Spent our first day exploring the old town’s streets at a slow pace which didn’t take very long, it is a lot smaller than Dali or Lijiang! The next day we were a bit more adventurous and headed for the town temple with its colourful Tibetan style prayer flags and a huge prayer wheel. From here there were great views over town and up to another temple on a hill overlooking town so we decided to head up there through the hills full of yaks – luckily they didn’t seem to bothered by us! It was only then that we really the full extent of the altitude we were at, around 3200m above sea level, and that made walking up hills very very difficult. Eventually we made it to the top, a bit dizzy and out of breath, to be greeted by incredible views across the entire town and the surrounding mountains and valleys, not to mention a very picturesque temple which was absolutley covered in prayer flags everywhere you looked! Met some very friendly monks up there who didn’t seem to mind having their photos taken – they also had a camera and were taking pictures of everything, including inside the temple which i’m sure is supposed to be forbidden!! Inspired by these temples we headed out to the big tibetan style Songzalin temple the next day but unfortunately (as with every other tourist attraction) the price to get in was insanely high, especially as we had been told the main building had been demolished! We tried to sneak in round the ticket office but got chased by a policeman so gave up on seeing the temple – a bit of a shame as it would have been nice to see a big Tibetan style temple, but that will have to wait until we make it to Tibet one day! Instead, we found another smaller temple in the new town which had some kind of interesting food burning ritual going on and lots of monks who went inside to perform their ceremony – lots of chanting and bell ringing. We understood from the people who were making the food bonfire that it was an offering to Buddha, no wonder he is so big, they gave him a lot of biscuits and sweets!!! Sadly our time was up in Shangri-La, but on a positive note the weather had improved dramatically while we were there which filled us with hope for our forthcoming trek!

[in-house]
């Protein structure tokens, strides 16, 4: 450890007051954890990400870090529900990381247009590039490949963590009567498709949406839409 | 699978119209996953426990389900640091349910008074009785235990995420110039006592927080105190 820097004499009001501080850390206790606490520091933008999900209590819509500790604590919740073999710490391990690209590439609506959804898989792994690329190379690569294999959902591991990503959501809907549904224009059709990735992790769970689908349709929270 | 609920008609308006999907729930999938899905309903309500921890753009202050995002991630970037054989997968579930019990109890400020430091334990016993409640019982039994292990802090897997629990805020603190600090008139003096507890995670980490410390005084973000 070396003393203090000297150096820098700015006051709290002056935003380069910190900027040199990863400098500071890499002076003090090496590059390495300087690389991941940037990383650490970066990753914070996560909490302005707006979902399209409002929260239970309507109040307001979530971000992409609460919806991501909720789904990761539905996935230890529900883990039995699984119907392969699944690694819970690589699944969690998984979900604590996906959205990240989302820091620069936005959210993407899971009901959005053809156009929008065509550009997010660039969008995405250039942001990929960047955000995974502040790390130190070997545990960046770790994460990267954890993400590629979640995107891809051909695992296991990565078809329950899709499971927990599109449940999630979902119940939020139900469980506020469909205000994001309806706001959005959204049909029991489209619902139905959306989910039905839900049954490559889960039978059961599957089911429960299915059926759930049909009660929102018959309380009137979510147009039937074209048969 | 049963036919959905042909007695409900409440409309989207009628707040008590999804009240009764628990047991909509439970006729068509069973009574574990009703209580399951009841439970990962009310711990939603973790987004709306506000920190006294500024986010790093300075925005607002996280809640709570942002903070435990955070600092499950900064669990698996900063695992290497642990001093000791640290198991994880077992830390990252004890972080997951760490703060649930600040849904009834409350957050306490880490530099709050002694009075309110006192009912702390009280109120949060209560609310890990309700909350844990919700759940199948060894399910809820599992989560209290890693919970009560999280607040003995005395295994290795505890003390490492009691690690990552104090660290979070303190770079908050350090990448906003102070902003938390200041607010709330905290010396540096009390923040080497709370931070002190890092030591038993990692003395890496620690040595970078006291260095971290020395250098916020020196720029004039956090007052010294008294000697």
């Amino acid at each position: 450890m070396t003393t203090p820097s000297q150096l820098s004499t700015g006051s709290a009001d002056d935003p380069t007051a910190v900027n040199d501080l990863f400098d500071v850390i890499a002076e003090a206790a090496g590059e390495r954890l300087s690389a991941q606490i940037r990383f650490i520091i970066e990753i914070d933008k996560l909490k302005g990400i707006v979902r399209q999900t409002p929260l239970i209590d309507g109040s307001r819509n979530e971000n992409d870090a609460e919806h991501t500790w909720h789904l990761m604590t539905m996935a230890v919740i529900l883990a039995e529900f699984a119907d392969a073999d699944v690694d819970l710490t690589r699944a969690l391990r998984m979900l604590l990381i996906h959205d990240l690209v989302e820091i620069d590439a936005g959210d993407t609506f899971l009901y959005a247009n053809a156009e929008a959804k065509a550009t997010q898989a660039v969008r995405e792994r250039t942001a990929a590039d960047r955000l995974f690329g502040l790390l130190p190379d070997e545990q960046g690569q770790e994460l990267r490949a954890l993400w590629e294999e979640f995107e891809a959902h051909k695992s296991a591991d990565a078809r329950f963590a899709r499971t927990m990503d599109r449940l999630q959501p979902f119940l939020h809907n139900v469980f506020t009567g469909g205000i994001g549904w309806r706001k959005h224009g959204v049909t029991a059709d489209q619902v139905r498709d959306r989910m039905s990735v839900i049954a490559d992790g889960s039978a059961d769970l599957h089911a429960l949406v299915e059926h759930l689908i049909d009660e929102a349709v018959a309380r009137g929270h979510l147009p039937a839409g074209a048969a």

June 3, 2010 at 9:25 am (Uncategorized)